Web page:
The Importance of Part-Time Employment While Studying at University
Part-time work, in my opinion, is a vital part of the university experience for three reasons: providing independence, an income of your own, and experience for the future. These are all explored in more detail below, and should be considered interdependent of one another, as the most significant benefits are the ones that arise as a combination of these aspects of working.
University offers the first chance for many young adults to live away from home without the perceived constraints of parental control; an independence that is generally hailed by students. The opportunity to live in halls and houses with very few restrictions, and the freedom that comes with these opportunities, often amount to what are considered the best three years of your life – a chance to ‘cut loose’ and enjoy yourself while preparing for the somewhat foreign world of full-time employment. Why, then, when enjoying this newfound liberty, should any student want to rely on financial support from their parents? After eighteen years of living at home, does anything really change if your independence is dependent on the benevolence of your parents? It is evident that many of the individuals enrolling in higher education have parents able to support them, but does this very support not limit the sought-after freedom so commonly associated with university? Is the experience of living independently, but relying on others, whether it is your parents or the government, to support you, beneficial at all? Part-time work enables you to provide for yourself, a good precursor to the post-university world in which fiscal support from the government and, in all likelihood, parents will dwindle. University is supposed to be a time of preparation for the future, a time to gain life experience and perfect the art of self-dependence, and providing your own income will be a massive step in learning the true value of money when you live away from home. The money earned is another extremely important aspect of part-time work, something that should provide a more immediate motive for students.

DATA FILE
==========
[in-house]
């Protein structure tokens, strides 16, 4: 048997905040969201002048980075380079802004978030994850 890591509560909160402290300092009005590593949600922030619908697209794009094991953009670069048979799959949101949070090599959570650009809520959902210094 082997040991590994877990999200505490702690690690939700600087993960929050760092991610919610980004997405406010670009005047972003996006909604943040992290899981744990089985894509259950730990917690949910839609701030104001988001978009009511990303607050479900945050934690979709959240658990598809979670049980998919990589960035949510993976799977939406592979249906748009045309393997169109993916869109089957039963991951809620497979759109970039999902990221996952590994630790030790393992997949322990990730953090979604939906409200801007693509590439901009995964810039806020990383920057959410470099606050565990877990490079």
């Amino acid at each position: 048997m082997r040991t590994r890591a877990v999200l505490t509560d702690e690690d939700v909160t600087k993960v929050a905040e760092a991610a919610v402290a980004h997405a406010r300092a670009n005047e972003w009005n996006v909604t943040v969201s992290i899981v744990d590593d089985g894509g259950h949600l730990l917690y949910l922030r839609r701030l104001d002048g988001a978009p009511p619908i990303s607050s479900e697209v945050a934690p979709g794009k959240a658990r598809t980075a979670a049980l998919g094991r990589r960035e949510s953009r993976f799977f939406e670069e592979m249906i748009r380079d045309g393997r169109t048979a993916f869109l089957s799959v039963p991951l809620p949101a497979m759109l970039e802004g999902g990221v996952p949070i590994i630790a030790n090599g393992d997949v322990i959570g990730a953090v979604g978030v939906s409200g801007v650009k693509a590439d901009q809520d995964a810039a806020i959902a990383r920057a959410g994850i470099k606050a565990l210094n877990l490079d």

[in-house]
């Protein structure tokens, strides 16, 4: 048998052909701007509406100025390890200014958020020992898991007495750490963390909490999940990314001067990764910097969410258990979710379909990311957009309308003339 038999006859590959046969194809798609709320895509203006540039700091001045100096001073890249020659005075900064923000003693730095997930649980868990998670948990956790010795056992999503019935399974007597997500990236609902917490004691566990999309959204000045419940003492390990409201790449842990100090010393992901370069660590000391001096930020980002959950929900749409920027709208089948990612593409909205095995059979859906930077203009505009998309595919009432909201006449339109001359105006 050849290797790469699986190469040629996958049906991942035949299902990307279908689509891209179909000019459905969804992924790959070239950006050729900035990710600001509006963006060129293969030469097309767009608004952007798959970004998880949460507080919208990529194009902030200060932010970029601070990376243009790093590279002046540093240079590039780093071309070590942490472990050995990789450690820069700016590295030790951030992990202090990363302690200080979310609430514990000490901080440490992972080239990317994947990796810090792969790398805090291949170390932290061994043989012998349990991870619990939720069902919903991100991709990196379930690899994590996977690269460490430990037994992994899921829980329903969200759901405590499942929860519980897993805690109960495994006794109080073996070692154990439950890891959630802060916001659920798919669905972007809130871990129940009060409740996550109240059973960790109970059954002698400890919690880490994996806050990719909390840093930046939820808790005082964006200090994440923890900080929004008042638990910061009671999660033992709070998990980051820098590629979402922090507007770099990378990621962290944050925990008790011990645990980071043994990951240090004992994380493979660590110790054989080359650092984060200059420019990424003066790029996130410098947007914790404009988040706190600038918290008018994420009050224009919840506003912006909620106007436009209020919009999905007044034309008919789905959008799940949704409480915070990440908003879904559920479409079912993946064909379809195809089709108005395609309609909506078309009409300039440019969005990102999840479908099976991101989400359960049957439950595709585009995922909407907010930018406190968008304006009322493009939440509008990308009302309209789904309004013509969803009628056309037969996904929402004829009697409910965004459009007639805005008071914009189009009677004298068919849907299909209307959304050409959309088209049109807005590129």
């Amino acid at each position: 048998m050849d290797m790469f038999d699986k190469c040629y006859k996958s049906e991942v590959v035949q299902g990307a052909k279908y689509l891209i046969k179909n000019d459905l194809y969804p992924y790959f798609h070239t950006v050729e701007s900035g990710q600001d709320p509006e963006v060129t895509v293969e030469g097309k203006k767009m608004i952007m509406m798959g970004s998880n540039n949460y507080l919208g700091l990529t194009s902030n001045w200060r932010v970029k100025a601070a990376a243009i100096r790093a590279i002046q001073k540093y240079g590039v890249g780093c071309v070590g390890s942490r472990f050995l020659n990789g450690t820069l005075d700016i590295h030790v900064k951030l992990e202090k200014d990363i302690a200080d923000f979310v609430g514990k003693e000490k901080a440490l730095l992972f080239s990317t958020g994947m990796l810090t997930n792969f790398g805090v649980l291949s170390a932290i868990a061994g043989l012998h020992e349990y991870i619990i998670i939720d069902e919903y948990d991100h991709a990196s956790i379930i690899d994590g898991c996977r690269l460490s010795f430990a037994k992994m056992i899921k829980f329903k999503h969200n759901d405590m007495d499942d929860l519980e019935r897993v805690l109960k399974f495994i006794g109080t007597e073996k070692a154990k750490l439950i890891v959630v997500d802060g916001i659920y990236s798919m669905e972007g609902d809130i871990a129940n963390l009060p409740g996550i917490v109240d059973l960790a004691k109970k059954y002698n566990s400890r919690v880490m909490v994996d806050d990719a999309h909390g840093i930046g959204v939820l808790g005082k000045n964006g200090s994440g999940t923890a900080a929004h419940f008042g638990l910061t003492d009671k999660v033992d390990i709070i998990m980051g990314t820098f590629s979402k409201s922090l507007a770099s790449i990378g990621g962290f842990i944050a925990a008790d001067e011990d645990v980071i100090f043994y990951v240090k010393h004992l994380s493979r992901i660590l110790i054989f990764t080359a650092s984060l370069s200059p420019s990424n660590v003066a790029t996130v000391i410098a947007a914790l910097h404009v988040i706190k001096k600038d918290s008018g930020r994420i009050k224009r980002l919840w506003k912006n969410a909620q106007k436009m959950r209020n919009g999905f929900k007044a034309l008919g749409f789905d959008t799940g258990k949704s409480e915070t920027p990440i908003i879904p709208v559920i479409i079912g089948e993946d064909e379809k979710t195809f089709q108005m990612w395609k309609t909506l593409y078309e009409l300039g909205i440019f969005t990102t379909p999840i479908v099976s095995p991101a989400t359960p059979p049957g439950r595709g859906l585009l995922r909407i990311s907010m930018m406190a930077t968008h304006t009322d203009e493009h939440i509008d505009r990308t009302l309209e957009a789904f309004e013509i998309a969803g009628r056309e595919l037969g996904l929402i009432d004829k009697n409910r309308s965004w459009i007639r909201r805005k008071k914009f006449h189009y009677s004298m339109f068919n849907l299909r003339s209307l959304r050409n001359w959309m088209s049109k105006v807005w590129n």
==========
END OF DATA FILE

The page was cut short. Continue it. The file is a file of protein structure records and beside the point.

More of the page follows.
The stereotype of students living precariously close to the poverty line is one hard to escape. Having to carefully juggle the small amount of money you have becomes even more of a challenge if you move into a house, as bills, internet connection, television licenses and other living expenses rear their ugly heads and demand what little money you have left after paying rent. Although the vast majority of students receive support from the government in the form of maintenance loans and grants, sometimes up to £5,500 a year in loans and £3354 in grants, rarely is enough provided to sustain you for the entire term alongside the expenditures of living independently. Even if it is, this reliance on government subsidies to survive limits your freedom in all the ways discussed above. Employment provides that boost your bank account will so desperately need at the end of every month, and, more importantly, allows you to indulge in your vice without compromising your ability to eat for the week. Whether it is drinking, smoking, books, shoes, expensive food, going out – whatever you enjoy – working makes it possible to pursue your leisure interests. Additionally, an independent income will provide invaluable experience in understanding the value of money, an understanding almost inaccessible to those living off bursaries and parental support. The immediacy of the benefit of part-time work is evident in that you will be getting paid, and yet the long-term effects will be helping you when your university career has finished.